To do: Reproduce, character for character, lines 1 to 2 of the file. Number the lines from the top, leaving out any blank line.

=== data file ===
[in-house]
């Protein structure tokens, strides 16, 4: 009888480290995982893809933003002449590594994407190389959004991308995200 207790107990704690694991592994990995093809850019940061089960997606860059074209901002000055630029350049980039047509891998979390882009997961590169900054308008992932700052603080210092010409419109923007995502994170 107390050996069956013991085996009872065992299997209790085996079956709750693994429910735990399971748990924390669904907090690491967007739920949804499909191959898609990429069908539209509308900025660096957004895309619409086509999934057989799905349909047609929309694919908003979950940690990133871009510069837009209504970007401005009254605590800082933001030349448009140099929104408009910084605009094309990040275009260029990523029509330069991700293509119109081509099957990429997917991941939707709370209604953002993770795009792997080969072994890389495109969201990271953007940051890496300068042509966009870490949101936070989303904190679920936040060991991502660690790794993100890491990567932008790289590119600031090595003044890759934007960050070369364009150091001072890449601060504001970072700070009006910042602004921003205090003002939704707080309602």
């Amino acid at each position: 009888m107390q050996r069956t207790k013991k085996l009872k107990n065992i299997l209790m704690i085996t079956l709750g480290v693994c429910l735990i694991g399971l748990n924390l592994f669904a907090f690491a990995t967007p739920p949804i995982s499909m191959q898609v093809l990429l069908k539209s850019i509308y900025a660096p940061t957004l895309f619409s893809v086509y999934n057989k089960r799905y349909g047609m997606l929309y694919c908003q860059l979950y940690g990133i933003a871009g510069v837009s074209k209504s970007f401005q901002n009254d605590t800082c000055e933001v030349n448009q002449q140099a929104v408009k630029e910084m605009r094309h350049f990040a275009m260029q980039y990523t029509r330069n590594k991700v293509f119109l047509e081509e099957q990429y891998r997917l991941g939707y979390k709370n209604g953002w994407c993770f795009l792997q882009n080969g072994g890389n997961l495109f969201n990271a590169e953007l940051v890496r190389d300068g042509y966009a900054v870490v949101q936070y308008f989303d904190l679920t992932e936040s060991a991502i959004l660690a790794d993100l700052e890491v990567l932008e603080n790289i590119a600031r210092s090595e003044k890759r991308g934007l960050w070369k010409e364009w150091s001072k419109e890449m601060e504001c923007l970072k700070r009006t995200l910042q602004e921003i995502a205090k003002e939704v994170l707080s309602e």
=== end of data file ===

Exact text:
[in-house]
């Protein structure tokens, strides 16, 4: 009888480290995982893809933003002449590594994407190389959004991308995200 207790107990704690694991592994990995093809850019940061089960997606860059074209901002000055630029350049980039047509891998979390882009997961590169900054308008992932700052603080210092010409419109923007995502994170 107390050996069956013991085996009872065992299997209790085996079956709750693994429910735990399971748990924390669904907090690491967007739920949804499909191959898609990429069908539209509308900025660096957004895309619409086509999934057989799905349909047609929309694919908003979950940690990133871009510069837009209504970007401005009254605590800082933001030349448009140099929104408009910084605009094309990040275009260029990523029509330069991700293509119109081509099957990429997917991941939707709370209604953002993770795009792997080969072994890389495109969201990271953007940051890496300068042509966009870490949101936070989303904190679920936040060991991502660690790794993100890491990567932008790289590119600031090595003044890759934007960050070369364009150091001072890449601060504001970072700070009006910042602004921003205090003002939704707080309602």